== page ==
Review of Gilbert Strang's Linear Algebra and Its Applications, 3rd edition, 1988.

Reviewed by Tom Hagedorn

Strang's textbook has been widely used for many years (the author himself learned linear algebra from this text) and not surprisingly, its organization is fairly traditional. There are eight chapters in the book, but a standard first course in linear algebra will probably cover only the first five. The topics of these chapters are, in order: Matrices and Gaussian Elimination, Vector Spaces and Linear Equations, Orthogonality, Determinants, and Eigenvalues and Eigenvectors. As the context for most of Strang's text is Rn, and he spends time explaining its geometry, the placement of orthogonality before that of eigenvalues is quite natural. Overall, Strang's text contains many applications from science and engineering and his text seems well-suited for an audience with a good scientific knowledge. Many of the worked examples, some of which take several pages, require a good familiarity with science. Students, and instructors, without such knowledge may have difficulty with the text. Also, though most results are justified by an informal discussion in the text, students may have a hard time determining what is and is not proven, and so this text does not seem suitable for an course which is intended to introduce students to proofs.

It is interesting to study Strang's development of linear algebra in his first two chapters. Strang's textbook begins by a thorough discussion of solving linear equations and the geometry of their solutions. Matrices and their operations are then introduced. Elimination theory then leads to a discussion of the LDU decomposition followed by a discussion of the inverse of a matrix and how to compute them via the Gauss-Jordan method and how to determine which matrices are invertible via the use of non-zero pivots. Transposes are also introduced and discussed. The last section of Chapter 1 introduces an application of using linear algebra to find an approximate solution to a differential equation. Though I had fond memories of this text, in comparison with some of the other texts on the market (e.g. Lay) this part of the text seemed awkward. While the introduction of matrices is well-motivated, the introduction of matrix multiplication in the context of row operations, in the absence of any discussion of linear transformations, seems unnatural. Similarly, the presentation of inverses and transposes seems perfunctory and unrelated to the other ideas of the chapter. Other texts seem better able to present these concepts in a unified manner.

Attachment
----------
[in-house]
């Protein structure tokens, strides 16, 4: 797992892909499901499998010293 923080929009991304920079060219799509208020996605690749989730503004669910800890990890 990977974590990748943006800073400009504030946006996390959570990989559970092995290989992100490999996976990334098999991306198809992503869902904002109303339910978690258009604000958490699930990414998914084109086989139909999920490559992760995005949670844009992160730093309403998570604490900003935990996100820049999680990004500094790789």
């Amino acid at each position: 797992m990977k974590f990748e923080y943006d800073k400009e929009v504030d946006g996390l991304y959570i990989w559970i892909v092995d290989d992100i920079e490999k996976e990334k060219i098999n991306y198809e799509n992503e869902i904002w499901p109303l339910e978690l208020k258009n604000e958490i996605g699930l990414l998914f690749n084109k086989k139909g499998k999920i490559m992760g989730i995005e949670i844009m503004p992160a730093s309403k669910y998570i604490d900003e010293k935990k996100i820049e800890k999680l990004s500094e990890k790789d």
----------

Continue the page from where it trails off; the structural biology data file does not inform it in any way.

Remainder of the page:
The real strength of Strang's text, I had often thought, was in Strang's development of vector spaces in Chapter 2. Strang immediately introduces the definition of abstract vector spaces and presents many examples in addition to the space of n-dimensional vectors. He then discusses the solution of m equations in n unknowns in terms of the dimension of subspaces and the rank of matrices. He then develops the concepts of linear independence, basis, and dimension and discusses the four fundamental subspaces in the context of Rn. After a section on an application of linear algebra to graphs and networks, in the final section linear transformations are discussed. For all these concepts, they are discussed in the context of Rn and the examples in the context of other vector spaces are not usually given. Again, as for the first chapter, I had misgivings about the exposition. For example, I have always found Strang's discussion of the four fundamental spaces very wordy and ultimately confusing to students. And the application of linear algebra to graphs and networks, while interesting to someone who knows linear algebra, seems to unnecessarily break up the unity of the chapter.

Overall, Strang's Linear Algebra and Its Applications contains a wealth of applications and examples of how to use linear algebra in science and engineering. I would heartily recommend it as a reference book for anyone who has already taken a course in linear algebra, but I would have trouble recommending it as a text for a first course in linear algebra. Beginning students will be confused by it and while more advanced students may be able to see the big picture, linear algebra can and should be presented as a more unified subject than it is here.